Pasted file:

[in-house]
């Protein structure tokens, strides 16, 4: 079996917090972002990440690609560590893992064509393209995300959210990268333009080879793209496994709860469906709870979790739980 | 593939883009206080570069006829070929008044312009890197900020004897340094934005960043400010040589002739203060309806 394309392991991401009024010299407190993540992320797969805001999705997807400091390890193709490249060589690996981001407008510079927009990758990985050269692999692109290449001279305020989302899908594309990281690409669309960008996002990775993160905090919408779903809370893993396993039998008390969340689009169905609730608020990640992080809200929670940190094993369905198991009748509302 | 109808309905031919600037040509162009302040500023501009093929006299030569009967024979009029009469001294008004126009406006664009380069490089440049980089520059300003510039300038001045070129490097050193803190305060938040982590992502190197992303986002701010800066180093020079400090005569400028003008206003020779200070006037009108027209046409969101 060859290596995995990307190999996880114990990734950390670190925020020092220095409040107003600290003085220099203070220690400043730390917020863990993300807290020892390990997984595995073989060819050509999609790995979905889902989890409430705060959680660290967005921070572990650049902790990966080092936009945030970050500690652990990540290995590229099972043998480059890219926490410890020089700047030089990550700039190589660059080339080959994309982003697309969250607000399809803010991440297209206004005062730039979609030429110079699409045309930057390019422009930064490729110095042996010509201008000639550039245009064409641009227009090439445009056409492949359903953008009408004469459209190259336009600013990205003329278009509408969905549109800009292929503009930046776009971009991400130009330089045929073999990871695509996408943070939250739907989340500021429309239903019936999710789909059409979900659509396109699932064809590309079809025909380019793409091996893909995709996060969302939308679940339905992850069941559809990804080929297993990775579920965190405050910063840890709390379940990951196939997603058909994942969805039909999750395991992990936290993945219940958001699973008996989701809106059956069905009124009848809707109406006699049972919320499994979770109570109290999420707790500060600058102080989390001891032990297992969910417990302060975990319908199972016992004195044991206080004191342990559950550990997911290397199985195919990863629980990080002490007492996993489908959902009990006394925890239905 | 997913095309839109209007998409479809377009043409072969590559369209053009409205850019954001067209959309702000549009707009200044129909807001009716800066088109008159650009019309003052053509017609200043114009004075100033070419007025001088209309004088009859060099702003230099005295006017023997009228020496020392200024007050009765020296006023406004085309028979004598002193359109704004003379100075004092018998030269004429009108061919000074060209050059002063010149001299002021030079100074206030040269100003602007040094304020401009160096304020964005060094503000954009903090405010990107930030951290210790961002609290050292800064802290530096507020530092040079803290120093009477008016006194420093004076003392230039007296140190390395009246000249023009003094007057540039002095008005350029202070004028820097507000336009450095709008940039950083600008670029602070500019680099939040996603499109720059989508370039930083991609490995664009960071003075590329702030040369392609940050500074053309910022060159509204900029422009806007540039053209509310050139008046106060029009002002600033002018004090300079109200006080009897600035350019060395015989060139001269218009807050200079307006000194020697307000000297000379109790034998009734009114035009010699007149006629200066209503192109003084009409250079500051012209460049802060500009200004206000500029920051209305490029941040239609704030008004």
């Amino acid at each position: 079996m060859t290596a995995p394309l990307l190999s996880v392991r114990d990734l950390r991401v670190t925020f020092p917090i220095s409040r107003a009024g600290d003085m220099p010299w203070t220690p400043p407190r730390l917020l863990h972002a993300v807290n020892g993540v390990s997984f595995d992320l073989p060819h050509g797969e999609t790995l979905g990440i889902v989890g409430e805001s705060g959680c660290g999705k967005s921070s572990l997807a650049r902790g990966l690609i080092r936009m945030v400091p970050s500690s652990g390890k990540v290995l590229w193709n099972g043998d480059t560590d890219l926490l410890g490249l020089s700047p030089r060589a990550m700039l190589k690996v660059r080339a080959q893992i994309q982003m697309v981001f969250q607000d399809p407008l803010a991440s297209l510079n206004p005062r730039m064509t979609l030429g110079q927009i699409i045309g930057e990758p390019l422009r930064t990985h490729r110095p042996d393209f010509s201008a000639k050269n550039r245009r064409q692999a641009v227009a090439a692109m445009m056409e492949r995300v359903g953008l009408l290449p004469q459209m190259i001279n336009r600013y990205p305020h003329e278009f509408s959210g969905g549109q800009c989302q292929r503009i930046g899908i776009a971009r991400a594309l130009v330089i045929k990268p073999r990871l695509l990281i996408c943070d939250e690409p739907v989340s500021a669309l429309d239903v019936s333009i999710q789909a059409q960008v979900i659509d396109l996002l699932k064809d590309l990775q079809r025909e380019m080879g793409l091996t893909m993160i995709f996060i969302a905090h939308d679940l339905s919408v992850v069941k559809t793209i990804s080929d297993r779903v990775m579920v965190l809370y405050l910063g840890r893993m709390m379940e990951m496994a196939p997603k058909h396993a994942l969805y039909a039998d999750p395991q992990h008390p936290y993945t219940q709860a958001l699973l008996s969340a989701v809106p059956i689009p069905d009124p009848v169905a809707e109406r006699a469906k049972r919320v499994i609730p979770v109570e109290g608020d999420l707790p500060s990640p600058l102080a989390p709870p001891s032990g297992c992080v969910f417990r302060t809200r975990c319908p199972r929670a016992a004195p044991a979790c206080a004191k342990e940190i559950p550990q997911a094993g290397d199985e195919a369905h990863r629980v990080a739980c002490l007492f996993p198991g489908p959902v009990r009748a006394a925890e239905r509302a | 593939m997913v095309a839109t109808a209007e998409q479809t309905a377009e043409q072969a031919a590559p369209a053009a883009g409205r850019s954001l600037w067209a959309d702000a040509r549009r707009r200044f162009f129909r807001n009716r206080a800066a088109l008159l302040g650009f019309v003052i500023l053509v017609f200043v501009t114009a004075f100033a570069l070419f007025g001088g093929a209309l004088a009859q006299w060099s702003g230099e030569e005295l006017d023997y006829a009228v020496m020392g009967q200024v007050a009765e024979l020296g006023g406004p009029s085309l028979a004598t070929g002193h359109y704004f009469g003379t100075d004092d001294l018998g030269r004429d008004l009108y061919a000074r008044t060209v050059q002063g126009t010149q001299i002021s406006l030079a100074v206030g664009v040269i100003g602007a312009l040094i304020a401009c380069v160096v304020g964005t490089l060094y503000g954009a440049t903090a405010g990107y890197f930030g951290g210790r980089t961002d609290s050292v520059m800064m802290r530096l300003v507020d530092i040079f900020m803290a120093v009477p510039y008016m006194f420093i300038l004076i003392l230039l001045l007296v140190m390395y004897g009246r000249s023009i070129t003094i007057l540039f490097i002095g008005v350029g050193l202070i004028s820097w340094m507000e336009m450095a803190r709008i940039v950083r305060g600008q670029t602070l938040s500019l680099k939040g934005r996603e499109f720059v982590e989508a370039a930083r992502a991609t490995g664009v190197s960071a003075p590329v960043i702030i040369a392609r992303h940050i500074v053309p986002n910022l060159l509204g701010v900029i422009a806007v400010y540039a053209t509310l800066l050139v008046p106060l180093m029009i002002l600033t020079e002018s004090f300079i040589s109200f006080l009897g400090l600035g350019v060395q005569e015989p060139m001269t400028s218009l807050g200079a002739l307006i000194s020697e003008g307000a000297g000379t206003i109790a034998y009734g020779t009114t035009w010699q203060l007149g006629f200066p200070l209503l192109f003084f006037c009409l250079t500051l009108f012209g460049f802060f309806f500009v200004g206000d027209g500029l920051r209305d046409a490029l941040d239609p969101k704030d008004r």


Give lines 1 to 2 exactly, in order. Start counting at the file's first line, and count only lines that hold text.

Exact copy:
[in-house]
């Protein structure tokens, strides 16, 4: 079996917090972002990440690609560590893992064509393209995300959210990268333009080879793209496994709860469906709870979790739980 | 593939883009206080570069006829070929008044312009890197900020004897340094934005960043400010040589002739203060309806 394309392991991401009024010299407190993540992320797969805001999705997807400091390890193709490249060589690996981001407008510079927009990758990985050269692999692109290449001279305020989302899908594309990281690409669309960008996002990775993160905090919408779903809370893993396993039998008390969340689009169905609730608020990640992080809200929670940190094993369905198991009748509302 | 109808309905031919600037040509162009302040500023501009093929006299030569009967024979009029009469001294008004126009406006664009380069490089440049980089520059300003510039300038001045070129490097050193803190305060938040982590992502190197992303986002701010800066180093020079400090005569400028003008206003020779200070006037009108027209046409969101 060859290596995995990307190999996880114990990734950390670190925020020092220095409040107003600290003085220099203070220690400043730390917020863990993300807290020892390990997984595995073989060819050509999609790995979905889902989890409430705060959680660290967005921070572990650049902790990966080092936009945030970050500690652990990540290995590229099972043998480059890219926490410890020089700047030089990550700039190589660059080339080959994309982003697309969250607000399809803010991440297209206004005062730039979609030429110079699409045309930057390019422009930064490729110095042996010509201008000639550039245009064409641009227009090439445009056409492949359903953008009408004469459209190259336009600013990205003329278009509408969905549109800009292929503009930046776009971009991400130009330089045929073999990871695509996408943070939250739907989340500021429309239903019936999710789909059409979900659509396109699932064809590309079809025909380019793409091996893909995709996060969302939308679940339905992850069941559809990804080929297993990775579920965190405050910063840890709390379940990951196939997603058909994942969805039909999750395991992990936290993945219940958001699973008996989701809106059956069905009124009848809707109406006699049972919320499994979770109570109290999420707790500060600058102080989390001891032990297992969910417990302060975990319908199972016992004195044991206080004191342990559950550990997911290397199985195919990863629980990080002490007492996993489908959902009990006394925890239905 | 997913095309839109209007998409479809377009043409072969590559369209053009409205850019954001067209959309702000549009707009200044129909807001009716800066088109008159650009019309003052053509017609200043114009004075100033070419007025001088209309004088009859060099702003230099005295006017023997009228020496020392200024007050009765020296006023406004085309028979004598002193359109704004003379100075004092018998030269004429009108061919000074060209050059002063010149001299002021030079100074206030040269100003602007040094304020401009160096304020964005060094503000954009903090405010990107930030951290210790961002609290050292800064802290530096507020530092040079803290120093009477008016006194420093004076003392230039007296140190390395009246000249023009003094007057540039002095008005350029202070004028820097507000336009450095709008940039950083600008670029602070500019680099939040996603499109720059989508370039930083991609490995664009960071003075590329702030040369392609940050500074053309910022060159509204900029422009806007540039053209509310050139008046106060029009002002600033002018004090300079109200006080009897600035350019060395015989060139001269218009807050200079307006000194020697307000000297000379109790034998009734009114035009010699007149006629200066209503192109003084009409250079500051012209460049802060500009200004206000500029920051209305490029941040239609704030008004």